Book review: Salsa! The Taste of Life
Local author Eva Santiago’s stories are inspired by world travel and multi-cultural background.
“There are times when a person is called to starve those things that need to die and to feed those things that need to grow,” she writes in Salsa! The Taste of Life. Her second book, a collection of poetry and fictitious short stories set in locations from Bogota to Bavaria,represents the experiences that flavor Santiago’s life.
Salsa! will have a special appeal for young adults and people who are familiar with Colombian literature. Many of the short stories and narrative poetry pieces, including ‘A Burro Named Churro’, incorporate traditional Colombian humor which may go undetected by non-Colombians.Yet, the stories are simple and written to entertain a universal audience. Parents of young teenagers in any culture will identify with her first story, ‘Capers or Sandals?’
The book is also seasoned with lyrical poetry. ‘Smooth’, one of the shortest poems, sharply depicts a deceived lover and packs a powerful punch as Salsa!’s habanero pepper. ‘Mi Familia‘ was written as a tribute to Santiago’s siblings, who were separated in youth after her parents died. It is a tender, personal piece that Santiago said represents heaven.
While it’s an easy and overall light read, Salsa!boldly critiques a number of social issues including religion, abortion, and racism. ‘The Race Card‘ is a candid commentary that stems from Santiago’s experience of taking on her mixed-race heritage. Recalling a time when her own family members rejected her because of her mixed race, she wrote:
… that’s when I packed up my bags;
I threw out the board game,
And burned all of their cards.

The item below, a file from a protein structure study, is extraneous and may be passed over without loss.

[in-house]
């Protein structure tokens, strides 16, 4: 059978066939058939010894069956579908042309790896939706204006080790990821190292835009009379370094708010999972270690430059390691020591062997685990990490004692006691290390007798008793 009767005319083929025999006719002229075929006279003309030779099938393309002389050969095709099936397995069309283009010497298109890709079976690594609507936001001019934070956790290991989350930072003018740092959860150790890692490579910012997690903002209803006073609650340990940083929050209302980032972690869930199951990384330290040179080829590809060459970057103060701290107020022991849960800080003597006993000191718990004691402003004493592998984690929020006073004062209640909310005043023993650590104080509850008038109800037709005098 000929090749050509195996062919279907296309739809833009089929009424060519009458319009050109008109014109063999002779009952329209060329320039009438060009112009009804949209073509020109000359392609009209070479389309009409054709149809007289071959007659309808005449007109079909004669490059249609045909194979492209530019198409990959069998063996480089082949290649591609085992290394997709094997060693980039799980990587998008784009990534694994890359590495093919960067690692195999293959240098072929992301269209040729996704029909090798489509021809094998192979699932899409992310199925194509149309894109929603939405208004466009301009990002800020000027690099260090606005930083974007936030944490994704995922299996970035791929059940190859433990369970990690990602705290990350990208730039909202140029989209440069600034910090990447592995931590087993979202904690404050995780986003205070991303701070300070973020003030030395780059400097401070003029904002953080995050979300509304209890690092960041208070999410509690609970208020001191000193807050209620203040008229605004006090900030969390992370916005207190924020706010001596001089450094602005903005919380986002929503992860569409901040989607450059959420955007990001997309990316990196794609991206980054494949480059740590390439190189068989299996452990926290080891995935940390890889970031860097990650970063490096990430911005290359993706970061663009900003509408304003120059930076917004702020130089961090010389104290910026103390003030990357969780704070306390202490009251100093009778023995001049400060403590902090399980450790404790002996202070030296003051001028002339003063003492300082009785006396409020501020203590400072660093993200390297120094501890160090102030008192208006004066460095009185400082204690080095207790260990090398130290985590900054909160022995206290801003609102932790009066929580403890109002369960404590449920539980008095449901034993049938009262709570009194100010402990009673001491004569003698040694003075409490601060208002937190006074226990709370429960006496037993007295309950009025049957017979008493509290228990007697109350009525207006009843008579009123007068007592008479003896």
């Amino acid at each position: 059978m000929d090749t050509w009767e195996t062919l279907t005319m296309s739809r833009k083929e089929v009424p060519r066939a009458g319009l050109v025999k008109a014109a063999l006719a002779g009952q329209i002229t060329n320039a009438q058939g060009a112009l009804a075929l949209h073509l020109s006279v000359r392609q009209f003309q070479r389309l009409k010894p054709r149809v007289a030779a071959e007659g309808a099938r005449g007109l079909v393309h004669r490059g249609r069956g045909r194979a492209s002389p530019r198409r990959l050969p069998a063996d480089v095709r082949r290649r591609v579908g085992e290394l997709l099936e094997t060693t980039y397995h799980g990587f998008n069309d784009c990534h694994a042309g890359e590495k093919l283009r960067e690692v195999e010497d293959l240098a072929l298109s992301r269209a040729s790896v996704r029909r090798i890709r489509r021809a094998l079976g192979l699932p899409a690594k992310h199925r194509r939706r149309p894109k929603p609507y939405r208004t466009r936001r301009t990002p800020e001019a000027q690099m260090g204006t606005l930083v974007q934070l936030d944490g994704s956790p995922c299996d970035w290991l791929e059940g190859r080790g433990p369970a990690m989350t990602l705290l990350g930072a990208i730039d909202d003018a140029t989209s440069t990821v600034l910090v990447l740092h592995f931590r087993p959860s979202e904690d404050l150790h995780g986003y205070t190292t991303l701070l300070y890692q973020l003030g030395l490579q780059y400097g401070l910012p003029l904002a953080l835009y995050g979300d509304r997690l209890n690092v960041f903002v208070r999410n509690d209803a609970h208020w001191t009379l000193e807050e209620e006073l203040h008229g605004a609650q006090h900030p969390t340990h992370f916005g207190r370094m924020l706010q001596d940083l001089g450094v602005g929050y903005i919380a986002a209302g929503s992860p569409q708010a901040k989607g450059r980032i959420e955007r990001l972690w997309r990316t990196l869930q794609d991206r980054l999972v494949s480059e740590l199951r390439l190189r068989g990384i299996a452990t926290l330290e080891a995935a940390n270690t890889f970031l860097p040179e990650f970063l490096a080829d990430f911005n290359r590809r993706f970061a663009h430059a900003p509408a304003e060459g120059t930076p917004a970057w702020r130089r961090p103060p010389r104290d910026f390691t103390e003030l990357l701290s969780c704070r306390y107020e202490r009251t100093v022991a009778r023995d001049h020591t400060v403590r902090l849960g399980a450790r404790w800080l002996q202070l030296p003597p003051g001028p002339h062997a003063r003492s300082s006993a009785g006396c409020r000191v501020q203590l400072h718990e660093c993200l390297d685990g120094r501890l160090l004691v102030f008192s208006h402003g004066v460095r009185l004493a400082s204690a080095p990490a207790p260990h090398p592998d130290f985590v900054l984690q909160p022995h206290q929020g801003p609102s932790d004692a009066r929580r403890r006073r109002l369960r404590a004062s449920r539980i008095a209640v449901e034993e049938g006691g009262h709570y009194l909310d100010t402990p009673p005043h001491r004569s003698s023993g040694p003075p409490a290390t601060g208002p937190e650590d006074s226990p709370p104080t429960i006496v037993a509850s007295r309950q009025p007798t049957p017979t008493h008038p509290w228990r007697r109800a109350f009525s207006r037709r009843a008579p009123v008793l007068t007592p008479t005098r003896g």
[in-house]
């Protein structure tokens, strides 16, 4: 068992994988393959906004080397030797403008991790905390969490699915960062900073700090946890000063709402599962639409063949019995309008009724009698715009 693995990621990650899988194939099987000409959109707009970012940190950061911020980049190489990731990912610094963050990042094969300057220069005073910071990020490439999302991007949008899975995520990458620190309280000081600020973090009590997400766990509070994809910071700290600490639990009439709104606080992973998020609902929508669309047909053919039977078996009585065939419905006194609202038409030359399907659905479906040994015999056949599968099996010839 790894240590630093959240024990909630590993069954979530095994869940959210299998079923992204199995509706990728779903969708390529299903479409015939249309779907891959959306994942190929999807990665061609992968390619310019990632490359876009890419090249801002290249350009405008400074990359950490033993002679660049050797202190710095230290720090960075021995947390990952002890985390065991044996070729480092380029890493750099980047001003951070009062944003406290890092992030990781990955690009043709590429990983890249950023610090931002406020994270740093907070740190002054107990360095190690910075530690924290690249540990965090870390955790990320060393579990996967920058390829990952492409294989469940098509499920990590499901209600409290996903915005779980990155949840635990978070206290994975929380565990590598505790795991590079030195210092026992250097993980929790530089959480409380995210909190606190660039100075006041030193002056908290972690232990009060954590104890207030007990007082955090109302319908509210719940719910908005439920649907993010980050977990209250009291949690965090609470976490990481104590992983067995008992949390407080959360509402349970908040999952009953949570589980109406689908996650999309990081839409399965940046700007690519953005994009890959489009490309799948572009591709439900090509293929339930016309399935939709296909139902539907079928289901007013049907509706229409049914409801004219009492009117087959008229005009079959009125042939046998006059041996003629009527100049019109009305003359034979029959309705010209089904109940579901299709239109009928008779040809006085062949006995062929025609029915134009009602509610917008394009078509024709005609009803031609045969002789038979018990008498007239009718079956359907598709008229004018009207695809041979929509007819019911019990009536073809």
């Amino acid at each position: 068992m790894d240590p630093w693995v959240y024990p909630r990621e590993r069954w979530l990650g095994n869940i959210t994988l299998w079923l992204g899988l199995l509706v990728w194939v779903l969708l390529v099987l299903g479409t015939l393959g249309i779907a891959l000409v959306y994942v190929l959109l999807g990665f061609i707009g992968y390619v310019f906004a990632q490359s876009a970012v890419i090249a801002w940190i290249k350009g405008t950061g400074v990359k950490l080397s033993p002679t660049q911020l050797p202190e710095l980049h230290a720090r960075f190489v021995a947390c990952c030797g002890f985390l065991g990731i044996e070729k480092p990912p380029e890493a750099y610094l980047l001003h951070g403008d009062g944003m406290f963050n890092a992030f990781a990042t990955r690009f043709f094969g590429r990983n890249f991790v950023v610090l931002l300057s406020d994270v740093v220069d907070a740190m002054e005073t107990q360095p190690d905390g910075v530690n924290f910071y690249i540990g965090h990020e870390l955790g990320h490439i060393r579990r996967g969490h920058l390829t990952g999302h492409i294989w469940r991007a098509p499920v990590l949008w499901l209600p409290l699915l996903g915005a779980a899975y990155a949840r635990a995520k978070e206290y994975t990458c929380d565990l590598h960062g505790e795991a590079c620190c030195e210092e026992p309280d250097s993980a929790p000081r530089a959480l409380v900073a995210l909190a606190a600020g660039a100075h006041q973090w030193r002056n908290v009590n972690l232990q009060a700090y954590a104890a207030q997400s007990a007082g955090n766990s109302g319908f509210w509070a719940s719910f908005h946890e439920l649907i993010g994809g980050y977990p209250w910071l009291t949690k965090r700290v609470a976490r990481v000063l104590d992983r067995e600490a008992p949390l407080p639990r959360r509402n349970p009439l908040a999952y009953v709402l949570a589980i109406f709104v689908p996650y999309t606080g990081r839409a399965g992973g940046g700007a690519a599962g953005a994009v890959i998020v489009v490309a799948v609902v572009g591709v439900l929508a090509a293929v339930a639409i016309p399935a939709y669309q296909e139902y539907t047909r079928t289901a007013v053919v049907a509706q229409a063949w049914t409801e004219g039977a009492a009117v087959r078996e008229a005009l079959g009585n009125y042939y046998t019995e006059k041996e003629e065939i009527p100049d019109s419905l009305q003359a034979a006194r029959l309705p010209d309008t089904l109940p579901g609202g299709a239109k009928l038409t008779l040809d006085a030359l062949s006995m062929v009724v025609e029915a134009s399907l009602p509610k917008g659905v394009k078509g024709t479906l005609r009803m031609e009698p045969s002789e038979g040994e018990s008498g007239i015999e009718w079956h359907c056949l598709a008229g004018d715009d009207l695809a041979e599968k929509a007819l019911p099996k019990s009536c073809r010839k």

I learned to travel light,
And I love all people, and treat ’em the same.
I learned to pray, and that’s how I fight.
Parenthood is a prevailing theme throughout the book. Several stories depict imperfect men who try to be good fathers. Santiago also makes an interesting statement, portraying both nurturing and selfish mothers and prompts female readers to evaluate where they personally rest on the spectrum.
Many of the stories are warm and reminiscent of a mother telling a bedtime story. Santiago’s writings are much like the anecdotal conversations mothers often use to share their memories, wisdom,convictions, and warnings with their children. If you are nostalgic for those mother-child moments, or never experienced them and would like to give them a try, you might consider keeping this book handy and reading it periodically. Indeed, it could be like keeping a mom in your pocket.
Perhaps Salsa!’s most surprising ingredients are a few pieces written by Santiago’s daughter, Esther Starr. Readers will be surprised to learn that Starr was only 13 when she wrote ‘Nightmare in Jerusalem‘ and ‘Don’t Go’, as her writing reveals talent and insight beyond her years.
Eva Santiago and Salsa! The Taste of Life will be featured at a book signing event at Book Boutique, 19 W. Pacific Ave.on Saturday, Feb. 23 from noon to 2 p.m.For more information visit evasantiago.wordpress.com.